In 1999 a group of older scouts started playing canoe polo on Southport’s Marine Lake, using Waterside Lodge as a base. Regardless of ice, wind, waves, and darkness, the team trained once a week using a homemade goal hung beneath the pier. They called themselves the Waterside Wildcatz and played in regional and invitation tournaments.
Peter Simpson, a Scottish-born player and excellent kayaker, was an early influence on the team and many of the players. He began training, became their coach, and in 2001 played with the young team in their inaugural summer tournament, where they won Class 3 at Liverpool International. Peter Simpson taught the team kayaking skills, polo skills, and boat repair skills, but he also imparted his open and inclusive philosophy of the game.
Competing in National Division 4 the team managed to stay together as players dispersed to various University towns. James Davis played in Scottish Div 1, Matthew Gill was a strong influence at Warwick University Canoe Club, Calum Cowan at Glasgow, and Chris Smith at Manchester.
A new venue
The teams training base changed to Salford Watersports Centre in 2002, where Dave Walker supported the team. It was then that the promise of a permanent pitch was first suggested. Salford Wildcatz entered a youth team into what turned out to be the last season of NW Regional Youth League. They finished an impressive 2nd in 2003. One youth player, Peter Hollis, then only twelve, took a keen interest in the sport and along with Chris and Matthew Smith (players from the original Southport team) formed the core of the team.
The team went through ups and downs for a few years in Division Four, getting better but struggling with player commitment. They developed close ties with Manchester University Canoe Club and student players often completed the Wildcatz team. The Wildcows, (all ladies team), was a Wildcatz/MUCC conglomerate. In 2004 they were promoted from Yorkshire and NE Regional Novice Ladies League to Premier League in their first year of competition.
In 2005 Wildcatz entered Ireland International with an A, B, and Ladies team – the A team taking Bronze in Class 2. By this stage Wildcatz A had been promoted into Division 3 National, but were still drafting players from various parts of the country, although the solid core in Salford was steadily growing.
Training facilities and centre support slowed progression. The team(s) used a narrow canal with homemade goals hung off a bridge, which was small improvement since the beginning days in Southport. The hope for long term interest and development was often thwarted by cancelled sessions, enthusiasm for outside winter training, and an inability to offer ‘club’ kit to new recruits. There were many periods when two or three players trained without a goal and the team was made of ‘tournament-only’ players.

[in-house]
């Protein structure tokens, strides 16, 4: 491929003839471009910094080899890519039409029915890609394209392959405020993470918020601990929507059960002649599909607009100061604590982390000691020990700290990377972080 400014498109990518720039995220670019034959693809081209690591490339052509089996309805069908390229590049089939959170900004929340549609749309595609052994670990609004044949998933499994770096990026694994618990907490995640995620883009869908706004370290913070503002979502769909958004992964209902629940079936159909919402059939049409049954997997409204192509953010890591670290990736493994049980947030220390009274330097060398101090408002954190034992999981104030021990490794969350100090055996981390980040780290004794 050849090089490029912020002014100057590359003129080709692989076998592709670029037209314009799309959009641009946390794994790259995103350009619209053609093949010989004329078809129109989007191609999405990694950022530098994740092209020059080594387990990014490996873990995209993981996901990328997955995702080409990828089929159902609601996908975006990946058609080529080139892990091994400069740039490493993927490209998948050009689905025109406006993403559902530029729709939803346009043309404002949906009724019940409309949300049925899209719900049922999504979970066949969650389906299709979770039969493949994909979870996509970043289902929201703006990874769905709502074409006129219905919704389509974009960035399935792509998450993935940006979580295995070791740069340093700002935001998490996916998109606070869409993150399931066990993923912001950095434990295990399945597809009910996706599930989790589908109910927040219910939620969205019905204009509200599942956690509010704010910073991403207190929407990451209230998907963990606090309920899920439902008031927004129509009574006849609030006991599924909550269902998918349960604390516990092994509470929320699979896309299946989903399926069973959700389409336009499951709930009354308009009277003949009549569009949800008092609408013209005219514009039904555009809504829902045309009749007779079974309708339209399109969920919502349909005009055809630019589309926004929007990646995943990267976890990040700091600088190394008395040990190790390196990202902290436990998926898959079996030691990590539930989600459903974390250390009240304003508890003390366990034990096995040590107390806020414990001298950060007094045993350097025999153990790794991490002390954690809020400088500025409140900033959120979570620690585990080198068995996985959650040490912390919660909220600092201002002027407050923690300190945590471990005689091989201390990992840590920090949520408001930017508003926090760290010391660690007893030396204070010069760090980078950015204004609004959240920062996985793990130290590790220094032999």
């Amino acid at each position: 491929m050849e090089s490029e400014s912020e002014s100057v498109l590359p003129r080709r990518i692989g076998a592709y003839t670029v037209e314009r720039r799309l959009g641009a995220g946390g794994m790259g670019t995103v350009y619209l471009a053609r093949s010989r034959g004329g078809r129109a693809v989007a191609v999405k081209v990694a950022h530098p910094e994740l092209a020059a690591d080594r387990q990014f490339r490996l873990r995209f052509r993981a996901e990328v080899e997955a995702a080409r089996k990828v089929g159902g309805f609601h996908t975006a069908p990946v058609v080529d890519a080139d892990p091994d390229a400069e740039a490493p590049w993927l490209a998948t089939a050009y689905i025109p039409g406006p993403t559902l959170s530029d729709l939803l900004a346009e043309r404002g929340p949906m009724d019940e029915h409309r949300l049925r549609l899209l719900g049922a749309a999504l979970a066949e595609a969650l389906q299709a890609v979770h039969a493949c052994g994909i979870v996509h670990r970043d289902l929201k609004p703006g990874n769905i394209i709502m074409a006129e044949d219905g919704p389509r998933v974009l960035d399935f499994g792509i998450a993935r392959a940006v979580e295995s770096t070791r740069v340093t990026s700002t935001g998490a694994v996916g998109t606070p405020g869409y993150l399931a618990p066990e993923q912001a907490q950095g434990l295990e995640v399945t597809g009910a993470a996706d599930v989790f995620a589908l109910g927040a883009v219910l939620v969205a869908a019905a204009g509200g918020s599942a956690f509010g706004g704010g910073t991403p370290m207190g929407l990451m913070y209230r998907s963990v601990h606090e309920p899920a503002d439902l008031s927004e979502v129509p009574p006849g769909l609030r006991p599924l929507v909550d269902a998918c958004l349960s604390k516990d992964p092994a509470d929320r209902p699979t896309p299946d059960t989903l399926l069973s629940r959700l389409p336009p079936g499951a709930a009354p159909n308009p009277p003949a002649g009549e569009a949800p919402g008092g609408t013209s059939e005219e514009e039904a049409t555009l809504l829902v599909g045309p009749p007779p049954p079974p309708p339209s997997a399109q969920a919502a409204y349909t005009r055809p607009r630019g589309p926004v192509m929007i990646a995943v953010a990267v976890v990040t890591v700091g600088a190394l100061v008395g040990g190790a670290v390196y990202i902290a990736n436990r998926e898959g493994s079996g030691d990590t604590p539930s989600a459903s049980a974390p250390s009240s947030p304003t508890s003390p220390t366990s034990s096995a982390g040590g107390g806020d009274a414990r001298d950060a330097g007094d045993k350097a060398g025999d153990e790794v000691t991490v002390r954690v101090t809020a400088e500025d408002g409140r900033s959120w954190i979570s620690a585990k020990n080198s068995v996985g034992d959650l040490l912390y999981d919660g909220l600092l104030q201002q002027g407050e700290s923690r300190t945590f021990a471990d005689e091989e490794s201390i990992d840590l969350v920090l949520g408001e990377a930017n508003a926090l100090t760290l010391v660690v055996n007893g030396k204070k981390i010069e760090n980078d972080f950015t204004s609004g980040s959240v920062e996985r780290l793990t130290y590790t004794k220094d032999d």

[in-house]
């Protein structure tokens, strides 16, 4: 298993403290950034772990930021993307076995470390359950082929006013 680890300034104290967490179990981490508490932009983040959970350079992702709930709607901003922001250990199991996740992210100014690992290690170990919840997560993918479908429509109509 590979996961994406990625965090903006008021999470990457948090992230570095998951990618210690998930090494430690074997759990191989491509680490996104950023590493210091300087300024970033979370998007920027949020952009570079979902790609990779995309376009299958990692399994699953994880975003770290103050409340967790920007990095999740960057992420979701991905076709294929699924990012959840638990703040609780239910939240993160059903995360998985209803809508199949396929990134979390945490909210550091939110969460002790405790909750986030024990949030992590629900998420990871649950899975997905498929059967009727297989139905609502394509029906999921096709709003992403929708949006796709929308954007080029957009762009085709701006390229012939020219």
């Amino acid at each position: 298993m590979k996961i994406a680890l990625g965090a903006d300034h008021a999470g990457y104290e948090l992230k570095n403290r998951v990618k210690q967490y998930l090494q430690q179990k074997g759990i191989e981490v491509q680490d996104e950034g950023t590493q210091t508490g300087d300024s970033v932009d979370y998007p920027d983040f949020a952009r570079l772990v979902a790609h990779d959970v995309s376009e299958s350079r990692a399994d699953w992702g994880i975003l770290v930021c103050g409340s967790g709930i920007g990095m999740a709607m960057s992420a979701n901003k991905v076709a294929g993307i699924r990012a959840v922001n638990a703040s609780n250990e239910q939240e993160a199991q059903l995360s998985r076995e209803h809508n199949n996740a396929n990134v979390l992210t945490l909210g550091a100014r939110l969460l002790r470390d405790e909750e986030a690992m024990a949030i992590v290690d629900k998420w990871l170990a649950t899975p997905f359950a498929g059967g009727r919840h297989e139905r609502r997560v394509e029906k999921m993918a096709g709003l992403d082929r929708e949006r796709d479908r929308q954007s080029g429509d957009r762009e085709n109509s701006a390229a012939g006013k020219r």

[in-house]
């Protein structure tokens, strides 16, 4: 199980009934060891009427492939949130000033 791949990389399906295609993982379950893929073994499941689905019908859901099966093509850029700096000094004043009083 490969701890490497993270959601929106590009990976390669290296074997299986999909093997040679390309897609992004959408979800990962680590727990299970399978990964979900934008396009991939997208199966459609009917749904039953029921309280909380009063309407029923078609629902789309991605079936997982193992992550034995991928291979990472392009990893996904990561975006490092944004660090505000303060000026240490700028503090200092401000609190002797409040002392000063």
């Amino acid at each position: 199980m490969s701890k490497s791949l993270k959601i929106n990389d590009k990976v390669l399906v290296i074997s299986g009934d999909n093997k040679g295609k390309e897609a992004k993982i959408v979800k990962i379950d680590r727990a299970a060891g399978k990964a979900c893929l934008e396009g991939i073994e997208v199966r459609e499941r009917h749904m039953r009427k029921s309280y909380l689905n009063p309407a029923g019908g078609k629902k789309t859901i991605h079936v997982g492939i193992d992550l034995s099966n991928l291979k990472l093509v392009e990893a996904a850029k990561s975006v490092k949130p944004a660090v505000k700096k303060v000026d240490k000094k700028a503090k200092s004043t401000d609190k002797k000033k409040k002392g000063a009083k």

In 2007 Wildcatz A won Division 3 and gained promotion to Division 2, by this time a MUCC/Wildcatz B conglomerate were competing in National Division 4. In the summer of 2008 a floating pitch was built out of bits and bobs found at the centre – seeing the enthusiasm and the potential for Canoe Polo, PAYP (Positive Activities for Young People) kindly bought the team a set of floating goals. For the first time ever the team had a full size floating pitch, and training sessions boomed.
Team commitment and training problems led to a demotion from Division 2, but the ‘unofficial’ Wildcatz club that had been growing stronger was formerly constituted in 2009. This coincided with a changing attitude and a more supportive approach from Salford Watersports Centre. The club still struggled with the 2009 winter season, but started strong in 2010 with great attendance at training. Summer 2010 highlights included Wildcatz B taking 3rd place in class 3 at Hull International, and our early recruit (Peter Hollis) competing with the GB U21’s in Milan and coming home with a Bronze Medal.
The team has taken a turbulent and slow evolution into the formation of a club, but this has left the club with committed individuals, and a strong sense of club loyalty with a positive and inclusive ethos. The club wants and understands the need to have grass roots development, the need to have consistent training in the pursuit of excellence, but most of all the team and club has proven that having fun while doing something you enjoy will lead to players, committee members, and volunteers who are willing to go the extra mile for their club.